Robert Gordon University, UK
Comfort in clothing: Fashion actors and victims
Fashion psychology is an emerging discipline, recognising the potential of clothing to enhance well-being in an era when mental health issues are increasing in the Western world. Well-being is important to the individual and on a wider societal level, with the Office for National Statistics monitoring the well-being of UK inhabitants and the World Health Organisation stating that depression will be the most common health issue in the world by 2030. As comfort is a key aspect of well-being, this study explores meanings associated with comfort and discomfort in everyday, non-elite clothing. Comfort in clothing can be physical, physiological and psychological, and the psychological comfort gained from clothing is identified in literature as under-researched. Psychological theory was explored, revealing individuals perform multiple identities, dependent on the reaction of others and filtered by previous, lived experience.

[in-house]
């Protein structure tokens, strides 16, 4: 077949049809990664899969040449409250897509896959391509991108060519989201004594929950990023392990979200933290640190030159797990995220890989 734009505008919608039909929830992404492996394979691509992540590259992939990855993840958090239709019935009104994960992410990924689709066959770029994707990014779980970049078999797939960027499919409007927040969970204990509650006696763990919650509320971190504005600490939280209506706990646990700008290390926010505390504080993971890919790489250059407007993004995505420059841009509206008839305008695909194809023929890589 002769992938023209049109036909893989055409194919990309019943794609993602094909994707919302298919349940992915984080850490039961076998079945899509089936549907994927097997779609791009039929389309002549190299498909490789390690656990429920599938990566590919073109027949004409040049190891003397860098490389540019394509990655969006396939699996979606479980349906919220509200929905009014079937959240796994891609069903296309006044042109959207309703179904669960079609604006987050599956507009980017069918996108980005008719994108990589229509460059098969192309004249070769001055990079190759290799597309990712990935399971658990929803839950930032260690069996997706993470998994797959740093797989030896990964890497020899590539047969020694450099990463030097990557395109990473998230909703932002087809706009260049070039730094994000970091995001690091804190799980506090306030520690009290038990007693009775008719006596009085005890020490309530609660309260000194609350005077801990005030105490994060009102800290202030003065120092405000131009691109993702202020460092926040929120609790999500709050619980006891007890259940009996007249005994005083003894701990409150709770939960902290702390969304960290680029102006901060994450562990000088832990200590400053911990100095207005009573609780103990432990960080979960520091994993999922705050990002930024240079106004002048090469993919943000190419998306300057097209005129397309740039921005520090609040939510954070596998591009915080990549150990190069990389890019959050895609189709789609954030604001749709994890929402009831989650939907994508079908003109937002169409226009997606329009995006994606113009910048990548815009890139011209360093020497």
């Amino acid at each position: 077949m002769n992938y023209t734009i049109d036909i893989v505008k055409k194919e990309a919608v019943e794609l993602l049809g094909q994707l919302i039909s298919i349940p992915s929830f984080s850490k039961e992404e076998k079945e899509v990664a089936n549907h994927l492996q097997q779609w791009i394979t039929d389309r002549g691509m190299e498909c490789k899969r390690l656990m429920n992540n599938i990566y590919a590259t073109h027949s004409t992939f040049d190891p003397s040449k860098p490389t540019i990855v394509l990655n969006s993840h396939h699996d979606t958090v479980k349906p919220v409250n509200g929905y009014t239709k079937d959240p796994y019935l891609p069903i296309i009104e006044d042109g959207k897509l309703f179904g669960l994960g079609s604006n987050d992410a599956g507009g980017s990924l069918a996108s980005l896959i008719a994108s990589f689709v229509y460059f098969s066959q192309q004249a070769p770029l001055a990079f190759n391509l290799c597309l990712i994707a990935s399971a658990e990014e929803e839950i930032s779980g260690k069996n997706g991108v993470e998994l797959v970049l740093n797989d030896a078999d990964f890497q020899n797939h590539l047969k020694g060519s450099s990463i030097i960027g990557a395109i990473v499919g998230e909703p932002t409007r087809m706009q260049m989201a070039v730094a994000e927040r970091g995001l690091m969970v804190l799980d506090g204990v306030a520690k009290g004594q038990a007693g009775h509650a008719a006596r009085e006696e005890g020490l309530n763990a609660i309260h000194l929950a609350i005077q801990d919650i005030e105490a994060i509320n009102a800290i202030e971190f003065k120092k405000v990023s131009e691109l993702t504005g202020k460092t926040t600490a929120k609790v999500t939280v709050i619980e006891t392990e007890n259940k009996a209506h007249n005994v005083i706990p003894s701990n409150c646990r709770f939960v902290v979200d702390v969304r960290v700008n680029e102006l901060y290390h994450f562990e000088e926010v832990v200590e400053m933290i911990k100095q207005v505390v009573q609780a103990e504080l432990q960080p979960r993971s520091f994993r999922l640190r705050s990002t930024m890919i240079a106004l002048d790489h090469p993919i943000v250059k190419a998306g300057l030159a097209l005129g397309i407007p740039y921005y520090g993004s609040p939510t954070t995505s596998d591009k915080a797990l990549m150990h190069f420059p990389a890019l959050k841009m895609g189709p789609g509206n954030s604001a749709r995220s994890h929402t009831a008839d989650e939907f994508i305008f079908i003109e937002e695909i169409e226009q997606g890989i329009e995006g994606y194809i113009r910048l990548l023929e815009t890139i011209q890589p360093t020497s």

Fashion was found to be a recognized method of communicating identity in the social space and research suggests the physical response to psychological constructs or meanings associated with certain garments can be used to change or enhance mood.
As psychological comfort can only be measured subjectively, this study employed an interpretive paradigm and qualitative methodology. In keeping with fashion’s location within visual culture, participant-produced visuals, described as a form of photo elicitation were collected, accompanied by short narratives. Fashion Management students, as a key informant sample, were briefed to create photographic fashion images styled on a ‘Comfort in Clothing’ or ‘Discomfort: Fashion Victim’ theme, accompanied by 100-word narratives, providing rich data.
The study was longitudinal, over a three-year period, to negate the influence of short-term fashion trends and groupthink. Multimodal textual analysis was used to explore comfort and discomfort associated with clothing and fashion in the participant-styled images and narratives. Four identities emerged; the private self, the unrestricted self, the body-conscious self and the confident self.